Title: Wayward Son
Author: Rainbow Rowell
Stars: ★★★★ (4 stars)
After a thread disordered itself on Twitter, I remembered I do have a blog for these things, so spoilers are ahead – vague but definitely there.
My biggest issues with this book come in that neither Penny nor Baz seem to make very important connections – ones which seemed very obvious:
- Simon lost his magic (which was a core part of his identity)
- Simon gained wings and a trail (which prevented him from interacting with ‘Normals’)
There’s an entire conversation between Penny and Shepherd (new character, definite fav) about how Penny can’t even imagine herself without her magic. How she wouldn’t be herself, so it isn’t a realistic question. Like she was transformed into a frog – does a frog even have feelings, etc.
Does she recognize this conversation and the connection to her best friend’s depressed state? Nope.
Baz worries Simon doesn’t want him. Considering Simon expresses dysphoria – and he has wings and a tail which aren’t limbs he was born with (hint, la hint?) – it baffles me that Baz doesn’t make the connection that Simon might be concerned that he’s less attractive now that he is a ‘freak’ and a ‘something.’
Neither are words Baz uses, but Baz never exactly tells Simon that he still considers him beautiful. Well, he says it once – knowing full well Simon can’t hear him at the time.
Ultimately, they are both extremely consumed with their own emotions on the end, and once again, Simon Snow tries to protect them by slowly distancing himself, so when he makes a decision (which he does by the end), they hopefully don’t miss him too much. Except…Baz still puts all his happiness on Simon in the last scene, so – well – poor boy just can’t win.
Otherwise, the back half is heavy for action, but character growth occurs throughout the first half, and we get to explore American magic, which is pretty fantastic. I honestly love Shepherd, and I think his introduction both as a noted character and a POV character were perfectly timed. Earlier would have distracted from Penny’s growth and Simon’s realization that he can’t allow himself to stagnate (even if he doesn’t believe he can be happy where he is (or make those he loves happy by staying with them)). Baz has less growth externally, but he realizes some things – and I believe he’s better prepared to fight for Simon than he was at the beginning.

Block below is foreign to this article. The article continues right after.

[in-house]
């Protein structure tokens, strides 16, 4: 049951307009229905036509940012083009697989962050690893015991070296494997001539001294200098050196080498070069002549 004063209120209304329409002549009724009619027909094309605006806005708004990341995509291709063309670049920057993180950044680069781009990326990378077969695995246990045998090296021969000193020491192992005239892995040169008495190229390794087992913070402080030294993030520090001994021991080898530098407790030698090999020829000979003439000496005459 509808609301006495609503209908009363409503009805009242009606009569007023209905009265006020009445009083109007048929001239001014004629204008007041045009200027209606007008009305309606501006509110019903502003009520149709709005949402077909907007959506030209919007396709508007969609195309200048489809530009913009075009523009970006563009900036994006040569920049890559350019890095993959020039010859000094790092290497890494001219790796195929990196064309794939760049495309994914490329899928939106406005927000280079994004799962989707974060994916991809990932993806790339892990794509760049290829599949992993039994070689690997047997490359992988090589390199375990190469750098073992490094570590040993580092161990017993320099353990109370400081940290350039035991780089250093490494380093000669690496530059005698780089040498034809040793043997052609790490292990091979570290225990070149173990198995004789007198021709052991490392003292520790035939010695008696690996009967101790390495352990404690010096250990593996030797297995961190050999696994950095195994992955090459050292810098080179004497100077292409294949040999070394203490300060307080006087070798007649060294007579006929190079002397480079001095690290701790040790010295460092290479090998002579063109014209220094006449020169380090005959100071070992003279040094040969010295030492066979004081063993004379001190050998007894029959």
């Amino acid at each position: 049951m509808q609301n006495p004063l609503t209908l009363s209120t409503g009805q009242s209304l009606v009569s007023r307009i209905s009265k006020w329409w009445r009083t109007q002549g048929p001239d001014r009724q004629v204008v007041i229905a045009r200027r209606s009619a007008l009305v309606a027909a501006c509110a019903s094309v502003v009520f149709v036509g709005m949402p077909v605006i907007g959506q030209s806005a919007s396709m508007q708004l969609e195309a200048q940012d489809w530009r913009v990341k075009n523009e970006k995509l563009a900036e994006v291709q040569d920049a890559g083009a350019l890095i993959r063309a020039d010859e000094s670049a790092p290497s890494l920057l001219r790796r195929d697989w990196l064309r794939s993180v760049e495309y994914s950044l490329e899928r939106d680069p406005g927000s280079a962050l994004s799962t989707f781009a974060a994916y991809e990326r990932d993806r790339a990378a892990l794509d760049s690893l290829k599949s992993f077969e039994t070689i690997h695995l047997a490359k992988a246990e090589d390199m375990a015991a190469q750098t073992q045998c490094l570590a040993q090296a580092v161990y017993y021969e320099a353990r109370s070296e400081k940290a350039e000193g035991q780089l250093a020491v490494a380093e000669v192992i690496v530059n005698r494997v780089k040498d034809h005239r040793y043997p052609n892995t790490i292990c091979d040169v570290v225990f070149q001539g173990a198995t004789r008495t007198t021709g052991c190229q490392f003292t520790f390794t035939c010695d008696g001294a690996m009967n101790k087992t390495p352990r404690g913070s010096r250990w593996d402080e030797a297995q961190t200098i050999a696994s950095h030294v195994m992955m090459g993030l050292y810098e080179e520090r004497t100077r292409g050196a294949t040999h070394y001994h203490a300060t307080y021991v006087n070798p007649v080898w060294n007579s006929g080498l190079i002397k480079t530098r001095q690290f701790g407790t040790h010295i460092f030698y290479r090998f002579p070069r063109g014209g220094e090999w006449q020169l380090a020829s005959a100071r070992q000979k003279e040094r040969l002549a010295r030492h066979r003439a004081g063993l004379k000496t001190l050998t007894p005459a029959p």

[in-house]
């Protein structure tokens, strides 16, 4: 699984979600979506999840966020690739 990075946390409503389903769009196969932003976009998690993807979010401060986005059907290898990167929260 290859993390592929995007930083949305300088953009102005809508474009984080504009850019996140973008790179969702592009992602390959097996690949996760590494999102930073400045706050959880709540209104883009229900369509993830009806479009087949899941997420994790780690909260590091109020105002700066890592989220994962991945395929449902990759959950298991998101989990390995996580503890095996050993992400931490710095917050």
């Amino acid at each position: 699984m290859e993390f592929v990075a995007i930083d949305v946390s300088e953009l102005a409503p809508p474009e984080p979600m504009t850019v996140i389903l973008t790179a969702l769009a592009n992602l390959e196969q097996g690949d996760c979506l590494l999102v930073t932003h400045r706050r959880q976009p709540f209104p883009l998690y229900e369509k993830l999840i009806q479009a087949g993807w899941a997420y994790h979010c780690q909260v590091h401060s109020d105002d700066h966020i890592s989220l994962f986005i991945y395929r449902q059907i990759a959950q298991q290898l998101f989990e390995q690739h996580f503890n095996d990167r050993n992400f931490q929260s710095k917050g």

Sadly, Simon is prepared to fight for Baz to be happy too – even at the loss of his own happiness.
Agatha has a self-saving moment, turning the corner between running from herself and confronting the parts of herself she doesn’t like (that she can actually change). Just because she has magic and uses magic doesn’t mean her life has to be all about magic.
Yes, Penny helps, but the one who really does the heavy lifting is Agatha, and without her, Penny would’ve been screwed. We need to celebrate that more. Not many reviews seem to recognize how pivotal that moment was for Agatha and for the whole crew.
All in all, definitely a ‘middle’ book. We’ll have to wait to see if some major secrets get revealed, but I’d actually prefer they didn’t. Simon wouldn’t benefit from knowing the Mage was his dad. We all know he’d blame himself for what happened to his mom, and if he realized the Mage was his bio father, that would make the struggle of killing him all the worse.
All I want is a frank discussion between Baz and Simon. Another one between Simon and Penny, and maybe – because we all know Penny – Shepherd mediating. If that guy makes the magic/no-magic identity connection first, I might just scream at Penelope, but that’s just me.
Leave a Reply